'The Fighter': Mark Wahlberg and Christian Bale
'The Fighter': Mark Wahlberg and Christian Bale

After reading my Ten Best piece for Jan. 5 (here), someone asked me, "Why didn't you list any of the big blockbusters?" I assumed he had in mind such summertime hits as Alice in Wonderland and the endlessly analyzed and argued-over Inception. But no, he was referring to some heavily promoted year-end releases that have been stirring Oscar buzz (or having it generated on their behalf): The King's Speech, The Fighter, and Black Swan.

The obvious answer is, I didn't list them because I didn't think any of them was among the best films of the year. But that doesn't mean I'd discourage people from seeing them. All three give value for one's entertainment dollar - bounteously so in the case of The King's Speech and The Fighter, somewhat peculiarly so with Black Swan. All three feature bravura acting. The King's Speech and The Fighter both tell true stories that follow a dependable course toward triumph and uplift (Oscar loves that), while Black Swan whips up a delirious horrorshow within the culturally sacrosanct world of ballet.

Black Swan premièred at Cannes last May* and has had feverish admirers ever since. Natalie Portman brings Christian Bale-like commitment to the role of a newly prima ballerina whose mind and flesh are shredded as she prepares to dance the light and dark roles in "Swan Lake." This is director Darren Aronofsky's liveliest movie - which is pretty low wattage as endorsements go, but here his technique is as sharp as the essential concept is irredeemably silly and simplistic. If you avert your eyes, it won't be out of boredom.

The King's Speech came out of the Toronto International Film Festival in September roaring like the British Lion. Overnight Colin Firth was best-actor Oscar frontrunner for his portrayal of the second-tier royal who was never expected - and who never wanted - to become King George VI. The film's principal focus is the future monarch's attempt to overcome a horrendous, lifelong stammer with the help of a speech coach who's not only an impertinent commoner but (stone the crows!) an Australian. That this fellow is played by Geoffrey Rush ensures delight without end, and Helena Bonham Carter rises endearingly to the occasion as the future Queen Mum. Still, this isn't a movie but a big-screen "Masterpiece Theatre" episode. Director Tom Hooper, who has decorously handled comparable assignments for HBO (e.g., John Adams), must share in the credit for the performances, but the visuals are distractingly maladroit: he keeps throwing in odd angles and backing the camera up to a last-row-of-the-theater distance for no discernible reason save to demonstrate his awareness that there is a big screen at his disposal.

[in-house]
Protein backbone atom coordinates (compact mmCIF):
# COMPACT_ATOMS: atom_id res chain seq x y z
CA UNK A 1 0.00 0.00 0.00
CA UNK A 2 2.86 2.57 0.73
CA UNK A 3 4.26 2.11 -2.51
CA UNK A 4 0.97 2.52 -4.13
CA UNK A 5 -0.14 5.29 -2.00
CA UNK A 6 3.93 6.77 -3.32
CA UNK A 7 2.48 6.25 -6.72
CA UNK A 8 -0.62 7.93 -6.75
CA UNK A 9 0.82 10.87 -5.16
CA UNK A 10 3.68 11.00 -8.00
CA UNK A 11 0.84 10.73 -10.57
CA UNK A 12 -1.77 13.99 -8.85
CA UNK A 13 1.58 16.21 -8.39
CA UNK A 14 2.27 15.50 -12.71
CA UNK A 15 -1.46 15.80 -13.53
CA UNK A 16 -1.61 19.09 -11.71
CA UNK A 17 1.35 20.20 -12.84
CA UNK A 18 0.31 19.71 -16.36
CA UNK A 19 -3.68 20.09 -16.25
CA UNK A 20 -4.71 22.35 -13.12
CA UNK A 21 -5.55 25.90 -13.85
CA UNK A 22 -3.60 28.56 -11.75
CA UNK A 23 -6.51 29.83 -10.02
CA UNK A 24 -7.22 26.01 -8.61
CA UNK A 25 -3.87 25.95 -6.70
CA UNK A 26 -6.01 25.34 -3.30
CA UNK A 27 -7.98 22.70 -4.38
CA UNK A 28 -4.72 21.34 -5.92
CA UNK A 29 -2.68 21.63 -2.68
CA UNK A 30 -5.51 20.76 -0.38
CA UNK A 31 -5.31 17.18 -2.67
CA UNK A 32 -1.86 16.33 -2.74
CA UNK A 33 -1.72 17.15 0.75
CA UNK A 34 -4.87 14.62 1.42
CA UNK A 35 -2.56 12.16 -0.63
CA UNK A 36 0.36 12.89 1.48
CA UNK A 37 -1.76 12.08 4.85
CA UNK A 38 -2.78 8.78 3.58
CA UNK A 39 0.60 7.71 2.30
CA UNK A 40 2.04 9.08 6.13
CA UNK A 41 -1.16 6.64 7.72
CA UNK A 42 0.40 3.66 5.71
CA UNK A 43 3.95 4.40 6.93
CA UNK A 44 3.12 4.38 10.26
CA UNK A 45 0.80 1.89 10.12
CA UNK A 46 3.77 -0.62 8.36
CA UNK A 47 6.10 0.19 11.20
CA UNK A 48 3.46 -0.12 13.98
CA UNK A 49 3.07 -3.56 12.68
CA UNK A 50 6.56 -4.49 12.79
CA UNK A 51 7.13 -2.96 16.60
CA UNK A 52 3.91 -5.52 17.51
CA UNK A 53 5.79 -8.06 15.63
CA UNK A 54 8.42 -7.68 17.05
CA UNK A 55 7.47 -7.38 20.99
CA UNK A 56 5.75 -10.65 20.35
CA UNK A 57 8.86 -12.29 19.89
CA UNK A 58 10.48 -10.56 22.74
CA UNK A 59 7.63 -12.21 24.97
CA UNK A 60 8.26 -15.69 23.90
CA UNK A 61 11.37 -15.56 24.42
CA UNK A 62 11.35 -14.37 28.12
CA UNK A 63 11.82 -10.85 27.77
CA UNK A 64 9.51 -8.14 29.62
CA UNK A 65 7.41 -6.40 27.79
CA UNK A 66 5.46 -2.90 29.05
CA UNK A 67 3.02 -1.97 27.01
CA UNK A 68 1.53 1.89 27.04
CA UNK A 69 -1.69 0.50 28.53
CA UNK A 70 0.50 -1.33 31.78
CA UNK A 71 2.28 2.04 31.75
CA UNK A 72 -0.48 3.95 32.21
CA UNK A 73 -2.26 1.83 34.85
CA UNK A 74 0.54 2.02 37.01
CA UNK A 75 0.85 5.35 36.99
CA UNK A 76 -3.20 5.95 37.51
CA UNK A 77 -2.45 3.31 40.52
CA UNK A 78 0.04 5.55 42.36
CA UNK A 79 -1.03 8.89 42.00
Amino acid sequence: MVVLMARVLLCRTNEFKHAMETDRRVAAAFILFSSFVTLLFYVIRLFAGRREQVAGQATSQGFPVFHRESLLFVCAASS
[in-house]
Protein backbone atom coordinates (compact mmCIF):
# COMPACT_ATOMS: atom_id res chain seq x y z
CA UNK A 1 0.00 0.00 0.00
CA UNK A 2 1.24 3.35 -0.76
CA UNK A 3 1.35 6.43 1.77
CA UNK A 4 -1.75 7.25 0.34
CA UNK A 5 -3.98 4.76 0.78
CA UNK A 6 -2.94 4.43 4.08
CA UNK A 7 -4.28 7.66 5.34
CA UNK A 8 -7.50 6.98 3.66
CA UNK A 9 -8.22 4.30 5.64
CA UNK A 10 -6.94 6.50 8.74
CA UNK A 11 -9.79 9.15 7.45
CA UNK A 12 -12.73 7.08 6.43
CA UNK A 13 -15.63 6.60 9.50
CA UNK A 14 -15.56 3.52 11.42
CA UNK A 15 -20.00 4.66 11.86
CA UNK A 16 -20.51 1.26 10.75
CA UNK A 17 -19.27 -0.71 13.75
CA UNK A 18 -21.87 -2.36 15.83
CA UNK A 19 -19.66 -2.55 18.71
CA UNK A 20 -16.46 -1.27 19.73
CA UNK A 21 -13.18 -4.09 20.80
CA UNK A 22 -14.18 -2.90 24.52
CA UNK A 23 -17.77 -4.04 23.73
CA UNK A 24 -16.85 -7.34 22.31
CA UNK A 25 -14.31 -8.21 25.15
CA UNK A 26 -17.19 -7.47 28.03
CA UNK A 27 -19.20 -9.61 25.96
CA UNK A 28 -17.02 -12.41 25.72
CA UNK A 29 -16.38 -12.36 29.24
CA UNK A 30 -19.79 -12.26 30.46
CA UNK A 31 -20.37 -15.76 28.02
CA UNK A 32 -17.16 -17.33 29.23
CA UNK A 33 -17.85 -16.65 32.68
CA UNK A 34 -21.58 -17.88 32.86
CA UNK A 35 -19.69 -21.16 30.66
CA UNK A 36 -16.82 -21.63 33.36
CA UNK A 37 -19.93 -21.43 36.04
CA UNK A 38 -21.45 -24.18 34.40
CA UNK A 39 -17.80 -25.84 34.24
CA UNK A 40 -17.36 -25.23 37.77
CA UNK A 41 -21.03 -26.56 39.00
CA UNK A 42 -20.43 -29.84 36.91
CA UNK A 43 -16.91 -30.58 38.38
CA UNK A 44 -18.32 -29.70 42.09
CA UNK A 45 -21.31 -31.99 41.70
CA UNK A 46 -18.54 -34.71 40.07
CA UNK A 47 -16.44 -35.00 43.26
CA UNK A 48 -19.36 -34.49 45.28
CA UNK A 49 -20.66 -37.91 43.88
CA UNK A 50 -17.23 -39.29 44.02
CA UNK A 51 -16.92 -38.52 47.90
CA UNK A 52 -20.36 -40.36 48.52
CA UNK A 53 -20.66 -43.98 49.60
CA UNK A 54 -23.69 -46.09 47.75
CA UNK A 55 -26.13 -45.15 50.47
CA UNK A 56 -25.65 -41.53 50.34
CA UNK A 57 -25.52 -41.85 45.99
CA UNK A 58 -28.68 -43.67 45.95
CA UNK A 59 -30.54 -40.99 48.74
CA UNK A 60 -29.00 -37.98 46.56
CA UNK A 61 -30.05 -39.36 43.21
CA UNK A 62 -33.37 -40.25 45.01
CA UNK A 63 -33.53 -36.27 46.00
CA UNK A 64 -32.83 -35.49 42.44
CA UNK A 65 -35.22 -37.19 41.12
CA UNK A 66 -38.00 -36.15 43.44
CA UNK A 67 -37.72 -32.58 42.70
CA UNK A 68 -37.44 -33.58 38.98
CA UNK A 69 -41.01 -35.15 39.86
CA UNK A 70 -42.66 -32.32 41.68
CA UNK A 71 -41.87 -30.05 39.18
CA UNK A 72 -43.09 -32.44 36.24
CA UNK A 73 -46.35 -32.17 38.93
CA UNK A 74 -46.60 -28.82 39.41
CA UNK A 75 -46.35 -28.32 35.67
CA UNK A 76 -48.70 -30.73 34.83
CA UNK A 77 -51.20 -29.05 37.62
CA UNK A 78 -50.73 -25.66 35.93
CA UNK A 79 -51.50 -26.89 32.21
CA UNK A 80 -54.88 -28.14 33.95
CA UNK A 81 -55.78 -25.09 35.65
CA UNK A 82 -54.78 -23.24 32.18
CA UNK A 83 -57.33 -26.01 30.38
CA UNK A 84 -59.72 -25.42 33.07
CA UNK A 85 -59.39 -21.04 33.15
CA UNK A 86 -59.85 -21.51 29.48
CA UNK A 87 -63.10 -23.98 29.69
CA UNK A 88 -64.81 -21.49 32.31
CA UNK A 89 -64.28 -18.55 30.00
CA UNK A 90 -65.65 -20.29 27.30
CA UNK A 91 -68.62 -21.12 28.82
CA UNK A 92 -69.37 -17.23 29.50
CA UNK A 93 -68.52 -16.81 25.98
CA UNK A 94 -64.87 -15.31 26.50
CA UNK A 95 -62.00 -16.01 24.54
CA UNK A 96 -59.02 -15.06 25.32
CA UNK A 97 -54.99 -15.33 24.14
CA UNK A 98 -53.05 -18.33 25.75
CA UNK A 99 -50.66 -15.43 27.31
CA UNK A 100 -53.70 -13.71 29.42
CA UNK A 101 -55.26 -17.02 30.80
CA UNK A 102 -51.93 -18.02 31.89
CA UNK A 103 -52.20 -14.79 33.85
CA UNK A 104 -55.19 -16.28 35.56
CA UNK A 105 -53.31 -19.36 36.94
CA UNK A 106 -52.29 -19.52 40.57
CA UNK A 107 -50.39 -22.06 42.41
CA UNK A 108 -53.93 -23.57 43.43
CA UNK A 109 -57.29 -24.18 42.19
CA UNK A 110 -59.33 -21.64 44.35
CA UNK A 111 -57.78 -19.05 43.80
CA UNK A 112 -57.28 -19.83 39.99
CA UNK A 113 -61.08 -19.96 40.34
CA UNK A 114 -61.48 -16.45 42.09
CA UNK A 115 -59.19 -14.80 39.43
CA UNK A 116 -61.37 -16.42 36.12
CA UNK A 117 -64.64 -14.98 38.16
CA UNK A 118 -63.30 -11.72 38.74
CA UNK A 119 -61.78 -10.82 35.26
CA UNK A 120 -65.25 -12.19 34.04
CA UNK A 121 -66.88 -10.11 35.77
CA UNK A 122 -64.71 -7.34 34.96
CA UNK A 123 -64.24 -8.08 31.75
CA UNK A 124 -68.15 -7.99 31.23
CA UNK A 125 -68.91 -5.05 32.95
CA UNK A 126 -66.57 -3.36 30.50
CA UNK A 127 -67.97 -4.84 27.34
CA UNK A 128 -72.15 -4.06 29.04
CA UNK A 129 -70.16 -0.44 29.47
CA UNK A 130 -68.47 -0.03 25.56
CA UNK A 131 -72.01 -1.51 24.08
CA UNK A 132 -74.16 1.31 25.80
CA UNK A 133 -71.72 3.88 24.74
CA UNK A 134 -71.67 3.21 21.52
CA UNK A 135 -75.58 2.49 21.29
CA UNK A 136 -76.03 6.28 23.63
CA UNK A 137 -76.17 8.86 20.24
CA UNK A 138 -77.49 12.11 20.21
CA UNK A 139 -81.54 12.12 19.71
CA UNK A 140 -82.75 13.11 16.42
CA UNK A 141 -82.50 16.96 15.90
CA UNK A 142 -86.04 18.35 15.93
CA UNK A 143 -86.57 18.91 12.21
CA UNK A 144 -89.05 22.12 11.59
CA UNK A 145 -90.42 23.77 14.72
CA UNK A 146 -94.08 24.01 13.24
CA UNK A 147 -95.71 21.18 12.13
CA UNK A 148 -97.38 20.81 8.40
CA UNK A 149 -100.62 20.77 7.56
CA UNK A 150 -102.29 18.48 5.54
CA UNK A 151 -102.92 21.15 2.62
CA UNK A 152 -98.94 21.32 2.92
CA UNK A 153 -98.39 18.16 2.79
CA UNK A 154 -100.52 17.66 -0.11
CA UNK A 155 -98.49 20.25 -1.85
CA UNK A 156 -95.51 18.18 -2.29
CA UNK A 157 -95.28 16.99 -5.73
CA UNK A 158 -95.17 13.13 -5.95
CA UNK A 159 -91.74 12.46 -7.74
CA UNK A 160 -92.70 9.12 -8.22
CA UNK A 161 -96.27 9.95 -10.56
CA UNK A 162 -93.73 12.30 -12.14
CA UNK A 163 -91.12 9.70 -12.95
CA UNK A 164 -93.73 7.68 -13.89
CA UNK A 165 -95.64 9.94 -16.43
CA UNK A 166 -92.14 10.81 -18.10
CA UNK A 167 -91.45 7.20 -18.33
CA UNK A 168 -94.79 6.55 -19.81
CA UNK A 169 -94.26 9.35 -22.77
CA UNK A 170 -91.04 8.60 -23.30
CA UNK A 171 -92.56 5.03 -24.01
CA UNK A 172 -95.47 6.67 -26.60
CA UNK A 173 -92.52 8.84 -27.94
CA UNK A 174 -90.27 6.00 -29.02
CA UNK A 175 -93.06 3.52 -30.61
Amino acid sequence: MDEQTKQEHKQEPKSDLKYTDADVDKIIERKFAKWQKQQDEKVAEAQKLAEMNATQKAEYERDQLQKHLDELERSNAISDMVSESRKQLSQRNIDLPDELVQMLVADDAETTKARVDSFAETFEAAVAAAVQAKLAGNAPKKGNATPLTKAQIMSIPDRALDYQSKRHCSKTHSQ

Of the three, only The Fighter made my top-25-or-so scratch card as I started zeroing in on the Ten. Suddenly the movies are insatiable for "Baaast'n" stories, and this one, set in working-class Lowell, Mass., outdoes all the rest for aggressively local color and its appreciation of hostility as prime social lubricant. David O. Russell (Three Kings) is not the director you'd expect to be serving up what's at base a formulaic sports story; he freshens the material by eschewing Rocky-like, hard-charging rhythm and working the scruffy topography into the narrative without condescension or overemphasis. Mark Wahlberg has the thankless job of playing the title character, the lone rational member of his clan, and someone should thank him for it. Meanwhile, Christian Bale (as his crackhead half-brother, trainer, and predecessor in the ring) and Melissa Leo (as their Medusa of a mom) gobble up the screen and, like Colin Firth in his movie, will probably be Oscared for it. I enjoyed all this a lot more than I expected to. But top Ten? No.

* I am advised by Milan Pavlovic, editor of the world's best-looking film magazine, Steadycam, that Black Swan did not premiere at Cannes in May; it was the opening-night film of the Venice film festival several months later.

Copyright © 2011 by Richard T. Jameson